Dr Mumbo

Daily Tele goes to war on bystanders

There’s a remarkably emotive story in Sydney’s Daily Telegraph today.  

Bylined to Vikki Campion, she reports on two traffic accidents where “both victims spent their final moments as macabre suburban entertainment”. She goes on:

“They died as mothers in pyjamas and dressing gowns watched on with dozy toddlers.  As teenagers strutted around the crime scene, exhilarated, to see tragedy unfold. Sirens and flashing blue-red lights of emergency cars or as one youth says, “the party vans” lured them to the scene. They jostled to find a clearer view. They laughed, maybe at a private joke, and took photographs. The bodies were still in view. Gore porn.”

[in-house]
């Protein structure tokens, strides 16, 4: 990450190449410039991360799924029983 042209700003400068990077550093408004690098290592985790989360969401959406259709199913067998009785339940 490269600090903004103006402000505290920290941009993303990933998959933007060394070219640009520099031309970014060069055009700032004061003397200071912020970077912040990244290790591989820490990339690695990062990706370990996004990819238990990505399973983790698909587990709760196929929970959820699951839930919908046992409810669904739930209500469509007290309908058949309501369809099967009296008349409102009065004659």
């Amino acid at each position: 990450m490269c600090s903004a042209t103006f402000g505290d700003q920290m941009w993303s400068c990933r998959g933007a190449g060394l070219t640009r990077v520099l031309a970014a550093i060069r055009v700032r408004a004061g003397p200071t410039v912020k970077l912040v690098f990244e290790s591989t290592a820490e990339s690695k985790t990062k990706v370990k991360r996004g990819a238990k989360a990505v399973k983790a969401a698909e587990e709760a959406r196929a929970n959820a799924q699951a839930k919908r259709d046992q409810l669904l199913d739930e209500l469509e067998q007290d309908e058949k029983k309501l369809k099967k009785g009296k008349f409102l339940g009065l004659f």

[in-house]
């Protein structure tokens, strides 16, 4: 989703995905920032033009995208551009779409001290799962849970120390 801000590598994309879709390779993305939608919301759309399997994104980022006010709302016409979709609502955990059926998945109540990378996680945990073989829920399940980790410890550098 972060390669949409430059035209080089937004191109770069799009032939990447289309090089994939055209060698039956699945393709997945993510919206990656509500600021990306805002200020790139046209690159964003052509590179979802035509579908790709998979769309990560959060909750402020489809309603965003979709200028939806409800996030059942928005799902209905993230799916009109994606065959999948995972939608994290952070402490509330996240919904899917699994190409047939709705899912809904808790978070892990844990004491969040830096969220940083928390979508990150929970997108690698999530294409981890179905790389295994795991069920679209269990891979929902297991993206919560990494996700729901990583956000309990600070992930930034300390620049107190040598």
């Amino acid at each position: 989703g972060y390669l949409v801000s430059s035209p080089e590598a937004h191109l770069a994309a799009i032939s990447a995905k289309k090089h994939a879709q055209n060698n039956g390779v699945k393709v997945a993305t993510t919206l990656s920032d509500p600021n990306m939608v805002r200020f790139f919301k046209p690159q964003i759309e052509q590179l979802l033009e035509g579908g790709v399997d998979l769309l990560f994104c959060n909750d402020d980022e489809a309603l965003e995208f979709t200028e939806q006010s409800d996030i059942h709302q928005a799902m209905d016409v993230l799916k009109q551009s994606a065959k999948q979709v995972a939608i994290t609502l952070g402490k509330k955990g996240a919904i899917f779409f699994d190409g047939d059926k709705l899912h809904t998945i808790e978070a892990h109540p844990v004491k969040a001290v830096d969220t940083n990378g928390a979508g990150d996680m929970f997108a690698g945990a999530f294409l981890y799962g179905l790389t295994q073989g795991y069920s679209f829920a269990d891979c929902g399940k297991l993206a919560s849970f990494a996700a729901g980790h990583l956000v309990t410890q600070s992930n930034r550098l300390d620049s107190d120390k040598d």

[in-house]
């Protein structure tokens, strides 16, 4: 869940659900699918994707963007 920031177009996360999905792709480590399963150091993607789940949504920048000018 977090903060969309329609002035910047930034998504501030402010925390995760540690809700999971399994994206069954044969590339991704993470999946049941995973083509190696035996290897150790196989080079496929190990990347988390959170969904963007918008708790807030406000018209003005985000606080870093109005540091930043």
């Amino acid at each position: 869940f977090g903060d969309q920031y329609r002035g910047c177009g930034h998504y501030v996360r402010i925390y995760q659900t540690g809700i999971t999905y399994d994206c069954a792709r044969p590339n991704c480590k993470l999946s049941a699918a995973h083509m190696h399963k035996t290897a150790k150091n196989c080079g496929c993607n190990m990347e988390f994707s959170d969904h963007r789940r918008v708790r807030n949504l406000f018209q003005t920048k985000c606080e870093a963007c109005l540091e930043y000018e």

Then she really gets going:

“The final screams of a dying man, the last breath of a dying woman, in front of a thrilled audience murmuring at the horror of it all, yet sipping from a mug of hot coffee as they move closer to the action. Theirs was a grim end. They died and crowds stared, shocked and open-mouthed, or wide-eyed and jovial and did little to help.”

By the way, this was all in a news story, rather than opinion piece. But it does kind of raise a question. If Vikki wasn’t there, how is she able to give such a powerful description? And if she was, shouldn’t she have been helping out?


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